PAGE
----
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JNF chaos as chief departs

    JNF UK has parted company with its new chief executive after just a few months in office, the second head to go in two years.

    Elliot Conway, who joined after a lengthy search by the charity for a chief executive following the acrimonious departure of his predecessor, left on Wednesday.

    The JC has also learned that a senior employee, Hilary Cane, who runs JNF's multi-million pound charity voucher scheme, has been suspended.

    But JNF UK chairman Samuel Hayek played down the developments, insisting that there was "absolutely no ongoing instability or uncertainty" at the charity, whose honorary patrons include Prime Minister David Cameron as well as Gordon Brown and Tony Blair.

    Mr Hayek, explaining that Mr Conway had recently completed a six-month "trial period", stated: "As sometimes happens at the end of such probationary periods, it was decided not to move to a full-time appointment."

    Mr Conway, 31, was unavailable for comment. Formerly the president of Cambridge University Jewish society and director of the Parliamentary Committee against Antisemitism, he was recruited by JNF more than a year after the chief executive's post was first advertised.

    But one recently appointed member of the charity's board, Baroness Deech, said on Tuesday that she had "heard nothing from JNF" about Mr Conway's departure.

    Mr Hayek said that Mrs Cane had been suspended as manager of KKL Charity Accounts on "a technical matter", adding that it "does not affect KKL's daily activities and KKL Charity Accounts are in excellent health".

    Mrs Cane said she could not comment.

    Mr Hayek became chairman of the JNF early in 2008 in order to settle the charity's bitter dispute with its Israeli associate Keren Kayemet L'Yisrael which had cost the two organisations an estimated £4 million in legal fees between them.

    The president of JNF, Gail Seal, stepped down shortly afterwards, followed by the charity's chief executive Simon Winters. He sued the charity for constructive dismissal but dropped his claim last year.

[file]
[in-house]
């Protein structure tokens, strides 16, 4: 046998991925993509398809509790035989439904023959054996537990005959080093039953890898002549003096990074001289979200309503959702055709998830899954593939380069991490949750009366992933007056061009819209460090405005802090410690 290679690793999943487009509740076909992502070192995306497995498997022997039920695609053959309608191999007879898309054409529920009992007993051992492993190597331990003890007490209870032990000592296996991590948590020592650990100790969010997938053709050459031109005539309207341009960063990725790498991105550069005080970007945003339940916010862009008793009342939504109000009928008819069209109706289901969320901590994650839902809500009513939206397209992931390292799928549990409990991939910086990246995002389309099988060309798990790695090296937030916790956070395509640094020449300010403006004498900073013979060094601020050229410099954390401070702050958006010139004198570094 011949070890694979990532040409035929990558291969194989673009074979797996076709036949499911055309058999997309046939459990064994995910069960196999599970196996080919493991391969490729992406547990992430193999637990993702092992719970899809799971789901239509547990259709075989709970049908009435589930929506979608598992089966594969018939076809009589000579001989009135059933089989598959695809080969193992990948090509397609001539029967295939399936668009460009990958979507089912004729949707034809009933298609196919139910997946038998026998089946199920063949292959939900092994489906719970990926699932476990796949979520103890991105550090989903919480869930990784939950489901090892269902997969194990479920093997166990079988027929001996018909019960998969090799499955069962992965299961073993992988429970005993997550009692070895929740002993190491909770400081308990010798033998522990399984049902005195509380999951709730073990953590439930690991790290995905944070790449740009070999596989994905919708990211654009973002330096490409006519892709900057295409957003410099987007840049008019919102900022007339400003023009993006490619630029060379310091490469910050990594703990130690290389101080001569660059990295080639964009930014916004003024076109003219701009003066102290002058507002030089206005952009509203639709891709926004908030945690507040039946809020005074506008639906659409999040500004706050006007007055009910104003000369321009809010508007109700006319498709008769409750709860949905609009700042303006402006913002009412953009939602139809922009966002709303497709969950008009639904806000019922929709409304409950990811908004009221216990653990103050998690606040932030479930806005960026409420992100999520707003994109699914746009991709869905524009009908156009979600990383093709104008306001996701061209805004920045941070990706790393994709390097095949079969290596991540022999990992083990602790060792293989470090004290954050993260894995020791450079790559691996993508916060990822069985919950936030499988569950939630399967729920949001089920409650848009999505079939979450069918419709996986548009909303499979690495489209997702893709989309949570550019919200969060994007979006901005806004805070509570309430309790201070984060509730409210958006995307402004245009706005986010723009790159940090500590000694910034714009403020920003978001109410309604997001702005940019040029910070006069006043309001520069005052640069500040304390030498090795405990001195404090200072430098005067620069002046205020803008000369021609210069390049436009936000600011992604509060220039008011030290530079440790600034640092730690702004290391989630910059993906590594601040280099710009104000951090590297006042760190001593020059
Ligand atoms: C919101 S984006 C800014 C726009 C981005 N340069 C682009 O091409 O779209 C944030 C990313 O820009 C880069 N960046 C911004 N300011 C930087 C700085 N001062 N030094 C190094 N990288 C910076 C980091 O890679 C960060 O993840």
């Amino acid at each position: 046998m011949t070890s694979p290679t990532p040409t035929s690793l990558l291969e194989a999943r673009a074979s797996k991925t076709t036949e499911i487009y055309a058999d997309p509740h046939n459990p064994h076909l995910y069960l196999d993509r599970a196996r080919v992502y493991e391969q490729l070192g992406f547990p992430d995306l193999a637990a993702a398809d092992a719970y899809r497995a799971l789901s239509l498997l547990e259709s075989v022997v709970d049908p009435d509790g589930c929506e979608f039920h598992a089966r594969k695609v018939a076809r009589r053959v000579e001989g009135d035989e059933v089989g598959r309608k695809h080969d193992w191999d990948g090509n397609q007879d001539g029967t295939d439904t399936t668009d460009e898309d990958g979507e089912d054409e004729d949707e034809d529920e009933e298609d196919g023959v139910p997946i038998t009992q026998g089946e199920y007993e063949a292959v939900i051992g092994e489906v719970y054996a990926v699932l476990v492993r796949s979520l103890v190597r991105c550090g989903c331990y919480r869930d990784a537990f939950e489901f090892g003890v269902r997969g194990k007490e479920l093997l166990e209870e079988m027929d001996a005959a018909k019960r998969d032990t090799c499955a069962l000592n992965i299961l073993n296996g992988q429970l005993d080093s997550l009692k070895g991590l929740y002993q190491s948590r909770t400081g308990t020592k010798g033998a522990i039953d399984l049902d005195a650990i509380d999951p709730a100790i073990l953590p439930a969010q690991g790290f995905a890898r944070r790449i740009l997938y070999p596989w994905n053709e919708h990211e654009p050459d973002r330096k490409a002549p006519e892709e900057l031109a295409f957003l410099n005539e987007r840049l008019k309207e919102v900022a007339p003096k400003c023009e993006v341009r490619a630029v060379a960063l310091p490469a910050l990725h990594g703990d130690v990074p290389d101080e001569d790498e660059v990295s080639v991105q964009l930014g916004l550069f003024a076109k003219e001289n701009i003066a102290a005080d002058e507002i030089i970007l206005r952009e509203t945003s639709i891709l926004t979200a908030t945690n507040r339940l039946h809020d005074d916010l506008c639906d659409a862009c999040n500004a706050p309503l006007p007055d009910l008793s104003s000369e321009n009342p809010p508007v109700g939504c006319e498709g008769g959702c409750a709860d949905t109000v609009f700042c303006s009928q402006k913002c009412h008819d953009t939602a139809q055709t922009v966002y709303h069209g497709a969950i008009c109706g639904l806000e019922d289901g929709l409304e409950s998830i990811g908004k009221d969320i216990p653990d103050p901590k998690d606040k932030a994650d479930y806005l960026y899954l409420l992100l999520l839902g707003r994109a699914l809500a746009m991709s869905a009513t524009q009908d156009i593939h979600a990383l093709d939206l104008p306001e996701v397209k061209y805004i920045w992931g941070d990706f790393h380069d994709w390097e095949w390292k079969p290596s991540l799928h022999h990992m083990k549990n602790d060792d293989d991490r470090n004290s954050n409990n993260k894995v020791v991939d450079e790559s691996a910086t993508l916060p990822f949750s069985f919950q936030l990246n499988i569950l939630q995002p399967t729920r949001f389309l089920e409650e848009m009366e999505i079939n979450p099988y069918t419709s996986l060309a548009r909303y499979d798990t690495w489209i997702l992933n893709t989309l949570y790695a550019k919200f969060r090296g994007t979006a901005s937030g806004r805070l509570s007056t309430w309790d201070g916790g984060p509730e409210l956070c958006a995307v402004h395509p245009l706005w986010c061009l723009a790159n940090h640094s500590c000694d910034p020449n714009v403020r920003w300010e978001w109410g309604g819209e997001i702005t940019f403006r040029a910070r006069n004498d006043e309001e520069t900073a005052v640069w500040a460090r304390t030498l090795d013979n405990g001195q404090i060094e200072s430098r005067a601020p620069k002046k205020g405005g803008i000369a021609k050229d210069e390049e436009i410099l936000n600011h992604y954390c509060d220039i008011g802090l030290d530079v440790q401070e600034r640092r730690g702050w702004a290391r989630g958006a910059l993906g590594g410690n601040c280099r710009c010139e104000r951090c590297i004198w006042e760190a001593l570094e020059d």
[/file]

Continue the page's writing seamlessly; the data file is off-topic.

Mr Hayek - who reported last autumn that the charity's "recent turbulent times" were behind it - stressed again this week that "the troubles of the previous administration are very much over". The charity, he said, was "completely focused on its key mission of bringing life" to the Negev region in southern Israel.

    But some fallout remains from the conflict with Keren Kayemet. The JNF has sued one of its former board members, Charlie Sherling, for nearly £700,000, which it claims he owes
    in contributions towards its legal expenses.

    According to the JNF's last available accounts for 2008, it recorded an income of £15.6 million, making it British Jewry's third largest fundraising charity.

    Around of half of that figure, £7.6 million, derived from KKL Charity Accounts, the voucher scheme which channels donations to other UK charities. Some £800,000 was contributed by satellite charities such as One Family, which has recently disaffiliated from JNF.

    Andrew Alexander, director of One Family, which raises money for victims of terror in Israel, said that while JNF had helped it to start, it was "always our intention to leave JNF".

    Mr Hayek said JNF had "amicably disengaged" from One Family, explaining that JNF was "slowly reducing" involvement with causes that did not fit within the "traditional ambit" of the charity's work.

    He said that JNF's income for 2009, according to draft accounts now in preparation, would be "in line" with the previous year, alongside a drop in expenditure.

    The charity has further cut costs this year by closing regional offices in Manchester, Liverpool and Leeds although Mr Hayek said a Manchester office would reopen "in due course".

    The Glasgow-based JNF KKL Scotland operates as a separate charity. Its chairman Stanley Lovatt said: "We became independent of JNF UK three years ago and I am delighted that we did."

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